Monday, July 25, 2011

It's Alright to Cry

When I was a kid, my favorite album was Free to Be You and Me. I was, after all, brought up by lesbians, so it made perfect sense that Marlo Thomas and Alan Alda telling right-on politically correct stories would be a seminal influence in my early childhood development. Hits like "William Wants a Doll" and "Don't Dress your Cat in an Apron" still float through my brain at inopportune moments, but the song that always comes into my head at the hospital is, "It's Alright to Cry."

One day there was this very put together woman who came in to meet with my supervisor. She was dressed impeccably and carried herself in way that belied composure, breeding and a comfortable life. Her husband had died. He had cancer, and he been fighting it well, but then one night he had a stroke. She found him, lying on the floor of their kitchen and he was dead by the time he reached the hospital. She had come in to speak with us because she was having more trouble coping than she imagined and she needed to reach out. You could see the discomfort. She was used to being calm. She was used to being self sufficient, the cooler head prevailing. You could see the cracks, the fragile and strained hold she was just managing to keep on her overwhelming grief.

My supervisor is compassionate and sweet. She made sensitive noises as the woman recounted her feelings. I sat slightly to the side and watched, observing how my supervisor interacted, watching responses and seeing how they were received. I could see the brink of tears and I offered kleenex. We use a lot of kleenexes. There is a basket filled with small individual white puffy pouches on the desk, like some messed up gift basket for pain. The woman said, I have been crying. I can't stop crying. I want to stop, I hate showing my friends tears. I was always so together and now I am falling apart. If only I could stop crying.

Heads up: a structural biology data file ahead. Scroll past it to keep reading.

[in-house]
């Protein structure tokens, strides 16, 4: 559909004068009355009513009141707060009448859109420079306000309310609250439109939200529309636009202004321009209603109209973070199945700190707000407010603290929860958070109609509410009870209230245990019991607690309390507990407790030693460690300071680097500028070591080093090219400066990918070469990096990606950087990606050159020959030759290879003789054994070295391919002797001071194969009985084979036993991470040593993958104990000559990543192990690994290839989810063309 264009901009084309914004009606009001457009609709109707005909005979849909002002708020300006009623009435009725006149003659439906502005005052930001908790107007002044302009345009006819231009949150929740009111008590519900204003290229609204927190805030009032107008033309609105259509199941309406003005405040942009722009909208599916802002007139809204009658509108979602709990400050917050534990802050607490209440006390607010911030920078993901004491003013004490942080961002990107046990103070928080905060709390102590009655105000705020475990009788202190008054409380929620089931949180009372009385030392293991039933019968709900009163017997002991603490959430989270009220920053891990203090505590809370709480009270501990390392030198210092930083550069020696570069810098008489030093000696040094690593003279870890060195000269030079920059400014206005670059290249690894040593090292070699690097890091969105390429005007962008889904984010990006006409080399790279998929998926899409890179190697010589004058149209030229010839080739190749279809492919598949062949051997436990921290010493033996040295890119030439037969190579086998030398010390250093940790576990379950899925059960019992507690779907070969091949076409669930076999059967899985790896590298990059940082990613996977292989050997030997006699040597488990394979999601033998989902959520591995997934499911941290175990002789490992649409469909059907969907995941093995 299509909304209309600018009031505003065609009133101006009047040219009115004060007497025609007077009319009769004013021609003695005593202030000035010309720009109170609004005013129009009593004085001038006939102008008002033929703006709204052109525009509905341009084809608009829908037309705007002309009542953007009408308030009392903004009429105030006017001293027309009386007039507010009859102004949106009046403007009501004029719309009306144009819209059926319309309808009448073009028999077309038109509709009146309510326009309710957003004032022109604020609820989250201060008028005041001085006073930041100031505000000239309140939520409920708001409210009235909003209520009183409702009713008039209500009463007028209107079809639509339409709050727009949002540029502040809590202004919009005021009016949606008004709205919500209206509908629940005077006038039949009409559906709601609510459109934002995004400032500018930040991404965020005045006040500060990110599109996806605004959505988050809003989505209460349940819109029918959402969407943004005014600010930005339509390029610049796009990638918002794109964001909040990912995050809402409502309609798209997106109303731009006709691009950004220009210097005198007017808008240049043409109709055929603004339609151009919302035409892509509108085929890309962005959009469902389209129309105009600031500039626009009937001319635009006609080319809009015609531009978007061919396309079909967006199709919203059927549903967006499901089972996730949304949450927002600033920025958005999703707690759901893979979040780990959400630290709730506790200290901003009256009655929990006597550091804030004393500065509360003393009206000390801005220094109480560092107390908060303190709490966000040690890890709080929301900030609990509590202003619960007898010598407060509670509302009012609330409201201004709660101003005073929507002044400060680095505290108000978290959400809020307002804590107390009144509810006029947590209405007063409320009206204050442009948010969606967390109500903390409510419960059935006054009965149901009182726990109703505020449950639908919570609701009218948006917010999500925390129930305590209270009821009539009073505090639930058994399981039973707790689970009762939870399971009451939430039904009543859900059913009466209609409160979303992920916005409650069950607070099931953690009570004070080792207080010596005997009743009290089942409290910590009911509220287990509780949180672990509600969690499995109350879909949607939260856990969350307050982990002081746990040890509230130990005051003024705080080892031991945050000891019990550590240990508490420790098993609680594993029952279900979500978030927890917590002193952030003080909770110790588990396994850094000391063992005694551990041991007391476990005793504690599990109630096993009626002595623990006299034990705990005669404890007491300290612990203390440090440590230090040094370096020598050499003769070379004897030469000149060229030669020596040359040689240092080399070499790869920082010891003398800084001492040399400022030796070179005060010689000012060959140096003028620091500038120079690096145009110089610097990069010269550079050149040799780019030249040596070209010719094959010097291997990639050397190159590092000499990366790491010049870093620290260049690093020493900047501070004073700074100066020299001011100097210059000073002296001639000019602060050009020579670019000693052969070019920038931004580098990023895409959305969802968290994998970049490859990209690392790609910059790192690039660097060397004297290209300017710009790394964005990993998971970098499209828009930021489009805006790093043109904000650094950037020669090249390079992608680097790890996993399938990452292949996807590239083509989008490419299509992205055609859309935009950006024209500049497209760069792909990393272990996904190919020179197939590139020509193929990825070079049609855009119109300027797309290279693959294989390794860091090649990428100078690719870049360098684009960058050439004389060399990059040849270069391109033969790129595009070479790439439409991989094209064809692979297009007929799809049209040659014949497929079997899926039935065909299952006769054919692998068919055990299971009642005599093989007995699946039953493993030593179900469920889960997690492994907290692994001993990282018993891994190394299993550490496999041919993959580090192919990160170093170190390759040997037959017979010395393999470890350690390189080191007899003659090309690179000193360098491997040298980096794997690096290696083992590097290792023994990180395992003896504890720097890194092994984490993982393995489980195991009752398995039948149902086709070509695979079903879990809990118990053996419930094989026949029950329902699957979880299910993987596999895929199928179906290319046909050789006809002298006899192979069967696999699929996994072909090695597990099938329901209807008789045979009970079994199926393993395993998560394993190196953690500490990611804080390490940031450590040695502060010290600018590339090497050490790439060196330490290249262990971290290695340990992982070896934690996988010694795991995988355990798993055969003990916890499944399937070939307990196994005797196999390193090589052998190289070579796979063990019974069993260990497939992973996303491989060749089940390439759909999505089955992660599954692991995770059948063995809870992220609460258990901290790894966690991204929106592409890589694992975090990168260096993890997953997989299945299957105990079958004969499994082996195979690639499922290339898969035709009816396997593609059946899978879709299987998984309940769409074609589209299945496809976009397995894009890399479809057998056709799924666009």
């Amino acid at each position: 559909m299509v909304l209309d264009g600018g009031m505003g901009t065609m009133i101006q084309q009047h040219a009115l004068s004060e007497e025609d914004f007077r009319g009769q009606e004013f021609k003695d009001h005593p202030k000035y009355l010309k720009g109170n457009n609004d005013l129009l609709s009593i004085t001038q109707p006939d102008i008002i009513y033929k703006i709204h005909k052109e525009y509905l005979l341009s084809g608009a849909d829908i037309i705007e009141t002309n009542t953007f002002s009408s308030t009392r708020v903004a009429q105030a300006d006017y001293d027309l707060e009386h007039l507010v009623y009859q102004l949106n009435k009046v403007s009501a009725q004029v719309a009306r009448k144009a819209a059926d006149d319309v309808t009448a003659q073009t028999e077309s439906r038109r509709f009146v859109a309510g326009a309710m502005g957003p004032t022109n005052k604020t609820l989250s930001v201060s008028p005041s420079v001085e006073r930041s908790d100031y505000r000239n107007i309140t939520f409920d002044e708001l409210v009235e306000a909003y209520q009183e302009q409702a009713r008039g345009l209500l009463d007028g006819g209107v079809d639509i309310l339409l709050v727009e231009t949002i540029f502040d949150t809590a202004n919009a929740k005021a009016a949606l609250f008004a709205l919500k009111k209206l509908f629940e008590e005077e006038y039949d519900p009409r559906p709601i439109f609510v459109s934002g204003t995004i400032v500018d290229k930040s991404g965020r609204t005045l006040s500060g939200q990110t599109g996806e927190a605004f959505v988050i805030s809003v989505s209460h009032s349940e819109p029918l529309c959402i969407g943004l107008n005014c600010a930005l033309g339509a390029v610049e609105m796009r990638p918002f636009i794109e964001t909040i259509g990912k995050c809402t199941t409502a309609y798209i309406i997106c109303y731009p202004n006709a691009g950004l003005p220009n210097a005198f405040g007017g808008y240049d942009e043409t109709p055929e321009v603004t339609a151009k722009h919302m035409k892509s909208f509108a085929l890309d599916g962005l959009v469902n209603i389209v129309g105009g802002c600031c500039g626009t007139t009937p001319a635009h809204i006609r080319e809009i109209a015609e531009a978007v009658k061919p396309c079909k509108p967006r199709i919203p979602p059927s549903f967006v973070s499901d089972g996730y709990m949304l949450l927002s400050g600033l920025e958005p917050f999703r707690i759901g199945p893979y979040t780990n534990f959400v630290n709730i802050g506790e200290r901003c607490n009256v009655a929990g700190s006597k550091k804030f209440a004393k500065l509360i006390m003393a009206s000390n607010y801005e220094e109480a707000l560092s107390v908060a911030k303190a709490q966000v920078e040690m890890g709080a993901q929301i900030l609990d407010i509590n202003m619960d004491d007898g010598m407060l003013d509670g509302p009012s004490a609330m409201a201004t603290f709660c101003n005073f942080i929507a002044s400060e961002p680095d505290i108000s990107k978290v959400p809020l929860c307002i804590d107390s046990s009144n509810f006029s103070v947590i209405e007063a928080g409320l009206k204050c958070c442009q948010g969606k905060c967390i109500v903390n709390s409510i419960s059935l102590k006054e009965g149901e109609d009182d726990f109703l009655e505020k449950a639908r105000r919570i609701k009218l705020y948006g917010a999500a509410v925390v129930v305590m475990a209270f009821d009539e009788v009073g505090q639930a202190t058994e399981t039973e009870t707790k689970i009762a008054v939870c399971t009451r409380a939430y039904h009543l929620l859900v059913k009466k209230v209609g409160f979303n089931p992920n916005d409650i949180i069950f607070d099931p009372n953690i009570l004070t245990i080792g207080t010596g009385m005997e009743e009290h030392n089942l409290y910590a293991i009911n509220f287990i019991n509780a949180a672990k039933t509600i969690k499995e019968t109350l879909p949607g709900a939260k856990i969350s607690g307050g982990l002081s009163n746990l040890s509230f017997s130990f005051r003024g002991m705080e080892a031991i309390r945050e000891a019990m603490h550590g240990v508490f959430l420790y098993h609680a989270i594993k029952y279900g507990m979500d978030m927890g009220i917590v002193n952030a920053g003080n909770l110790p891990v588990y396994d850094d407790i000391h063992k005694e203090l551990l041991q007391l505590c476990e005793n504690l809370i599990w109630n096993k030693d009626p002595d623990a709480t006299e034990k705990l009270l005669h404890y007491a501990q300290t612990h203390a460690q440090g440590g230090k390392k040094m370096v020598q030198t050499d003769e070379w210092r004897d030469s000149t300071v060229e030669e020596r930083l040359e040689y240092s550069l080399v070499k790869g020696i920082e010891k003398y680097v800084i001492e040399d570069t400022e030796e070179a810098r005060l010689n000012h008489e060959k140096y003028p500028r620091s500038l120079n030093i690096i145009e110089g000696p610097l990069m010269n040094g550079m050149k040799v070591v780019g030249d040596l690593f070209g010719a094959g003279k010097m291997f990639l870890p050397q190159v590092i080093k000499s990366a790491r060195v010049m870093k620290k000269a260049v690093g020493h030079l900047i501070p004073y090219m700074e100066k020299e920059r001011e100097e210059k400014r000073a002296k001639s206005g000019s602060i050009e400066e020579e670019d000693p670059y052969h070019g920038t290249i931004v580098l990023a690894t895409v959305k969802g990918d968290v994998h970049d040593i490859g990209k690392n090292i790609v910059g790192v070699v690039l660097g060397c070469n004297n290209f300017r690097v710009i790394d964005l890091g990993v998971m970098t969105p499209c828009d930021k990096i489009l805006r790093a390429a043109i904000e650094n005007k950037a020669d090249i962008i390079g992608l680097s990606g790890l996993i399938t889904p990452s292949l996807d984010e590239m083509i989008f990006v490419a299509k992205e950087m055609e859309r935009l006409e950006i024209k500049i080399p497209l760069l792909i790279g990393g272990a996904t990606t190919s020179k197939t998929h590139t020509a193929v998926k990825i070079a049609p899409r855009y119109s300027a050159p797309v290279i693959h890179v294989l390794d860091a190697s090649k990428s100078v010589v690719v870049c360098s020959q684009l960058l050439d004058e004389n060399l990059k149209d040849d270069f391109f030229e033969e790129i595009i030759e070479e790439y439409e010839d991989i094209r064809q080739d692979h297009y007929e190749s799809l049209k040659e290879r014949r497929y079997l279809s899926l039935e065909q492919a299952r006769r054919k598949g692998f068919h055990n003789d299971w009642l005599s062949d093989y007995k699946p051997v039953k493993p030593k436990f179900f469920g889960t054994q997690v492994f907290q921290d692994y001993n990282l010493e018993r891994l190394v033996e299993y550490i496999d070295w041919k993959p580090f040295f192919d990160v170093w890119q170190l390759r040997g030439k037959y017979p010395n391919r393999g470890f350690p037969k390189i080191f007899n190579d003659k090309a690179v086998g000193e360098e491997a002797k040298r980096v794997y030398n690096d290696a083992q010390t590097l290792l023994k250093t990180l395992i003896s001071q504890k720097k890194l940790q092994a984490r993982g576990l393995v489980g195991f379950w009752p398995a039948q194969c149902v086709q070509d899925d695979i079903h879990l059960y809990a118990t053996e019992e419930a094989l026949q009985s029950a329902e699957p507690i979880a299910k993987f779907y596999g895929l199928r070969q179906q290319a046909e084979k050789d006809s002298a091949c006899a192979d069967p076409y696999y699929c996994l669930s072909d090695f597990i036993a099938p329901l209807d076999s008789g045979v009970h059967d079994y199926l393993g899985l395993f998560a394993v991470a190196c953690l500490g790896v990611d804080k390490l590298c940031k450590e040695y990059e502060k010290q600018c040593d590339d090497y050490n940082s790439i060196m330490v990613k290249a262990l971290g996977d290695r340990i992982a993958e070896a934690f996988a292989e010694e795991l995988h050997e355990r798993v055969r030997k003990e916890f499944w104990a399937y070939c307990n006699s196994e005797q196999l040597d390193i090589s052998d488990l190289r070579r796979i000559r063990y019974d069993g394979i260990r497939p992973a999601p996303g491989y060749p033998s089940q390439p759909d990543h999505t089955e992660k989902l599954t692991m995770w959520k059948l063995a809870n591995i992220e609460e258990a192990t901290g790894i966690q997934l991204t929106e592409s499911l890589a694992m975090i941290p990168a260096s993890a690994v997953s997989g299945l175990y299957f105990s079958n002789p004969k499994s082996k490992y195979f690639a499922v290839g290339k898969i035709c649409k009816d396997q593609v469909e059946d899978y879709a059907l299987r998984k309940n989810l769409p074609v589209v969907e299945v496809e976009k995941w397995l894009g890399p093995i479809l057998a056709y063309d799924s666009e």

Of course the chorus of "It's Alright to Cry" comes into my head...crying takes the sad out of you, rain drops from your eyes, it just might make you feel better...

We give her some articles and tell her what she is feeling is "normal." It seems this is the protocol. Supposedly people just want to know that their intense pain is "normal" That this somehow makes grief bearable. Why telling someone that the worst loss they have ever had is average and mainstream helps to ease things I do not understand, but sometimes it seems to help. It is normal to want to sob for months when your husband of 40 years is found twitching on the floor of the house you bought together. Normal.

She settled down and my supervisor wrapped up the meeting. Of course I can't help myself, I need to interject. I need to say something to this person beyond how average and unsurprising her emotions are. So I say to her, it is the crying? Is it the crying that is disturbing you most right now? And she says yes because I can't stop it and I could always control myself before. Now I can't and I don't know what to do. So I say to her, in my massage therapist clinical voice, can we look at the tears differently. People cry for a reason. This is why it is "normal."

When something happy happens we cry, when something sad happens we cry, when something terrifying happens and when something infuriating happens. We cry. Why? When we cry we produce endorphins and lovely hormones that calm us down and that counter balance all that adrenaline and cortisol and the other bad brain chemistry that makes us feel terrible. The body needs to cry to re-balance those chemicals. Maybe if you did not think of the tears as something to be controlled, but instead as your body's way of cleaning out the crap, the pain, the other chemicals, then you could just let them flow. Then maybe you could trust that the tears will eventually stop. They will stop when they need to. It is alright to cry.

She looked at me and smiled and said, I never looked at it that way. Of course in that moment my eyes began to burn and in my head I thought, it is alright to cry, but this time I will wait till I get home to clean out all this shit.

No comments:

Post a Comment